With the turn of the New Year, the tides turned on smartphone ownership as well. Starting in March 2012, over half of mobile phone owners had a smartphone, increasing from 47.8 percent in December of 2011. However, that doesn’t mean that feature phones are dinosaurs. The market still has room for both types of phones; the right type depends largely on what the consumer is looking for.
The demographic that is most interested in smartphones includes young people, particularly in the 25 to 34 range. In addition, people who make at least $100,000 per year are more likely to have smartphones than people who don’t. These demographics are both more technologically connected in general and are also more likely to be willing to shell out money each month for the mandatory data plan that smartphone users have to purchase to connect their phones to the network. In addition, many young people use their smartphones instead of desktop computers, allowing them to substitute a data plan for a traditional Internet connection.
Feature Phone Production
In light of these changes in purchasing statistics, some cell phone manufacturers, including Sony, are planning to stop making feature phones entirely. Others, like Nokia, are finding that feature phones are actually more profitable than smartphones, despite their significantly lower price tag. It’s likely due to the fact that there is more competition for smartphones, which also use more expensive materials to create the large, high-contrast, high-definition screens.
Feature Phone Apps
Feature phones may see a resurgence, or at least stick around longer, as more companies release apps to give feature phone users some of the same capabilities that smartphone users have. For example, Facebook has an app that works on feature phones and allows users to post photos through Instagram, check into locations, and view business pages. If more companies develop apps for feature phones, they are likely to remain on the market as a high-functioning, low-cost option for people who would prefer to not shell out the money for a smartphone.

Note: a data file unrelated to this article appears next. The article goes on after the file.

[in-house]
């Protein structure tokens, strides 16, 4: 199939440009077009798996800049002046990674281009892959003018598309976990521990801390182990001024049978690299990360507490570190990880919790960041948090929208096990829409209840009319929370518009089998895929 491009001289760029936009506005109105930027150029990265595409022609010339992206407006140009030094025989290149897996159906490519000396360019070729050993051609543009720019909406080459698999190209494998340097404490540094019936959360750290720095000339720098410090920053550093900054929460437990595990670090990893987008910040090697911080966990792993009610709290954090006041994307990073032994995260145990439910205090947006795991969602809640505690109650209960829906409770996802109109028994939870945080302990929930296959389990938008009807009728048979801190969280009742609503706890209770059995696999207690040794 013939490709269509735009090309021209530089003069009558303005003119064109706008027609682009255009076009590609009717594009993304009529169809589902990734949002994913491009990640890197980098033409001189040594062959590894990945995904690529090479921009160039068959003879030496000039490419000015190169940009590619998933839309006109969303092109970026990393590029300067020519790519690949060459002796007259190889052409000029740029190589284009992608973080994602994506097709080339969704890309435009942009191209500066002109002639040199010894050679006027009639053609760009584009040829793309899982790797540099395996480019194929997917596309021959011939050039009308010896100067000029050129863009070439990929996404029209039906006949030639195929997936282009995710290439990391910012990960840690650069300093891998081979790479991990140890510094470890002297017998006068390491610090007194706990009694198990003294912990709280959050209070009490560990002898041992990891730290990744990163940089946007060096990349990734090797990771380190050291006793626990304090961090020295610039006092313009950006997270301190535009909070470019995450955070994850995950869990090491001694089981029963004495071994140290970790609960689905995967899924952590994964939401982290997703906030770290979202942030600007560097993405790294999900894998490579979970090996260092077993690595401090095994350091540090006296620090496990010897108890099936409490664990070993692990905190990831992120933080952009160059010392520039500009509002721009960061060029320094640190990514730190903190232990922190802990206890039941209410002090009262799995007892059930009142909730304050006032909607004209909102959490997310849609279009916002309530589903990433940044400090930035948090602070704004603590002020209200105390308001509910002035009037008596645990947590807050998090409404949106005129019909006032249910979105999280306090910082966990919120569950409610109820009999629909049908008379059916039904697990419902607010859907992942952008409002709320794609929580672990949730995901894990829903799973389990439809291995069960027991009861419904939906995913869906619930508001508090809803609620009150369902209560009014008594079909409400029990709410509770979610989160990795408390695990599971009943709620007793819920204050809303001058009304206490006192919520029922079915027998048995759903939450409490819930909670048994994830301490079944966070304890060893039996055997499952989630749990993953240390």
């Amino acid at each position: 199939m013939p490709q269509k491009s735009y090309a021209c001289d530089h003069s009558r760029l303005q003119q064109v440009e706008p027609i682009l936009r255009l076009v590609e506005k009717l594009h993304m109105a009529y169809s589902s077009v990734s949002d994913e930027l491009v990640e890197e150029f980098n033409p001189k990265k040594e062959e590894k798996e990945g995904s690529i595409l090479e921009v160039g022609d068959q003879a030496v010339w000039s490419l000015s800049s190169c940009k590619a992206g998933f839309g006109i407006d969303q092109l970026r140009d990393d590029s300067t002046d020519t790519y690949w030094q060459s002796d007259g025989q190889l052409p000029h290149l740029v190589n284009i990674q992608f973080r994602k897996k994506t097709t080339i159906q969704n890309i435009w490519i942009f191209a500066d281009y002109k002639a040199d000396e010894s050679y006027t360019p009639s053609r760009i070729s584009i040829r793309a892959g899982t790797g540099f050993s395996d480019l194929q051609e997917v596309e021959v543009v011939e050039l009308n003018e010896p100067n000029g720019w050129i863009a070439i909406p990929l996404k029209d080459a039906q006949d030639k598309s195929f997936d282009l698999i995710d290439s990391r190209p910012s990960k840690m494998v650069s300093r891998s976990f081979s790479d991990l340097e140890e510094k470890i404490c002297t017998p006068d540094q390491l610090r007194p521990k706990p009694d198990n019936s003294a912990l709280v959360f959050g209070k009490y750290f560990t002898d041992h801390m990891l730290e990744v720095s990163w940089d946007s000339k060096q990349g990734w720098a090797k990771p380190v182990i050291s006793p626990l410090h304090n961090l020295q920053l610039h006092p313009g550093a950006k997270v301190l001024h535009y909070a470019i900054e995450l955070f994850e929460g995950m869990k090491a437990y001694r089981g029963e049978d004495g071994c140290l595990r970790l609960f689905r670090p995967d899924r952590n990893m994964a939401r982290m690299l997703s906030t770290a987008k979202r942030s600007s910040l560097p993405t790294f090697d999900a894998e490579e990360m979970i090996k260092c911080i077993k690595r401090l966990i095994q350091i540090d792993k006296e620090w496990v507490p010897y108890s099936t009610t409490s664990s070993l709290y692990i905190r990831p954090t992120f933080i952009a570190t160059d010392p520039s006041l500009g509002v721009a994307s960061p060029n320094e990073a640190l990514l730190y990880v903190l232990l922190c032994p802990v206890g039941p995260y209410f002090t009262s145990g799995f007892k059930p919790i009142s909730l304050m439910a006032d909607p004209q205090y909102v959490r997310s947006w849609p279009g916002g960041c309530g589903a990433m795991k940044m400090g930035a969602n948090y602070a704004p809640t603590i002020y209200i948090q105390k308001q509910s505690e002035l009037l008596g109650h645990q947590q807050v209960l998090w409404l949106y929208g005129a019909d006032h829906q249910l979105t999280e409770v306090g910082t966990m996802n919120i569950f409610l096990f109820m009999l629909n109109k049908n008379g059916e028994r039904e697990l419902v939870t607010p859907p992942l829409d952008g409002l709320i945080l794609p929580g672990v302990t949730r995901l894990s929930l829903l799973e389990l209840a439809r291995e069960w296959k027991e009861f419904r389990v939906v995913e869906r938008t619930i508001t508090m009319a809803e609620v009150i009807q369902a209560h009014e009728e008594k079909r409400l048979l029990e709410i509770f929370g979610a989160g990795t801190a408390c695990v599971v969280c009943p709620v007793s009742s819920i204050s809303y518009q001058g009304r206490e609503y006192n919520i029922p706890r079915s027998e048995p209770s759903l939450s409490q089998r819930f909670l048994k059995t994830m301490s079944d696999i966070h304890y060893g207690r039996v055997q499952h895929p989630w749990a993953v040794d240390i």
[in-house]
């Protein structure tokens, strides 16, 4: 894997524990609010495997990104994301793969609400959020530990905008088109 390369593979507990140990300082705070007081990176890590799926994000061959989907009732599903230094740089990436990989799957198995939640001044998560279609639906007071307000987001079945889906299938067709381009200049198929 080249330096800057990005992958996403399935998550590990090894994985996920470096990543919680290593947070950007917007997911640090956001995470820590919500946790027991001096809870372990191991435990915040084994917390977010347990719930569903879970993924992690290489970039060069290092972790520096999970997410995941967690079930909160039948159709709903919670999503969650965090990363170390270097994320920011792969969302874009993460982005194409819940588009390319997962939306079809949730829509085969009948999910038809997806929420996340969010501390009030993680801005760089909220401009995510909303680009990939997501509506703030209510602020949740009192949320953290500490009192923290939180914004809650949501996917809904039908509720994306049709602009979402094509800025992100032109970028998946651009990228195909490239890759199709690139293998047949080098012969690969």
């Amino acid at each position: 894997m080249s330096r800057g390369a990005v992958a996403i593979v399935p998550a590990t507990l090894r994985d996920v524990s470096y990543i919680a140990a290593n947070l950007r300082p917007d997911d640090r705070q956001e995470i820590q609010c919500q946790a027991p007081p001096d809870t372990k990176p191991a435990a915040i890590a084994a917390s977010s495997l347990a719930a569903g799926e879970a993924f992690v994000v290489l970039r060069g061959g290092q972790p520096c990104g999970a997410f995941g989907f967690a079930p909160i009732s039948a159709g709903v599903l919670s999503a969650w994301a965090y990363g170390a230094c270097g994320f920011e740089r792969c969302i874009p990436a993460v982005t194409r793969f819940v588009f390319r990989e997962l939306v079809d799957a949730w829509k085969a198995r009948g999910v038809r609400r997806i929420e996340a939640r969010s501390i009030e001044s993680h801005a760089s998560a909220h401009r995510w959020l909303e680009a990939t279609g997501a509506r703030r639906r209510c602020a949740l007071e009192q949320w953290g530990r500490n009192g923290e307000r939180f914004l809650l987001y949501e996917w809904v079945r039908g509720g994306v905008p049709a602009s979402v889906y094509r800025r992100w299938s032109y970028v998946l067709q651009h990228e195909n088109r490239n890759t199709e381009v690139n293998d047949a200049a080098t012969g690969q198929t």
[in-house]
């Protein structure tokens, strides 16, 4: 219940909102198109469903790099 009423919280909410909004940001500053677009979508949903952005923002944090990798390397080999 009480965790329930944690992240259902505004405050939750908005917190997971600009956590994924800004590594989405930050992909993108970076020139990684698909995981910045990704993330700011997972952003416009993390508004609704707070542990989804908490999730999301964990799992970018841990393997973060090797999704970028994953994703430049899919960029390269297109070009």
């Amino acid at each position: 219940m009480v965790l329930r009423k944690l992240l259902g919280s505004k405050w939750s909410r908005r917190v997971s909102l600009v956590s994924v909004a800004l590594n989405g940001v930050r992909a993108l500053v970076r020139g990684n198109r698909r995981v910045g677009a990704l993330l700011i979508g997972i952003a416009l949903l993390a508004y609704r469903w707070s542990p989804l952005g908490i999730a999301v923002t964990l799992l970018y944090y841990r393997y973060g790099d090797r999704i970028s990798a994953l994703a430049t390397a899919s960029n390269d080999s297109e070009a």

What Will Make Feature Phones Stay?
The future of feature phones largely depends on how developers use the basic technology and platform to make the phones more functional and more like smartphones in the coming years. Using the right development program for the apps ensures that they are as powerful as possible and that they work on a wide range of feature phones. As people discover that they don’t need smartphones to get the functions they are looking for, they will be more likely to stick to the lower price tag and the phones they are familiar with.
Though the popularity of feature phones is waning in the most technologically advanced countries, that doesn’t mean they’re going anywhere soon. For the people who aren’t comfortable with phones–or for parents who want their children to have phones but don’t want to give a 10-year-old a $400 phone–feature phones are the way to go. Because they’re profitable for manufacturers and can be programmed with some popular apps, they’re going to continue being offered alongside the latest and greatest in the world of tech.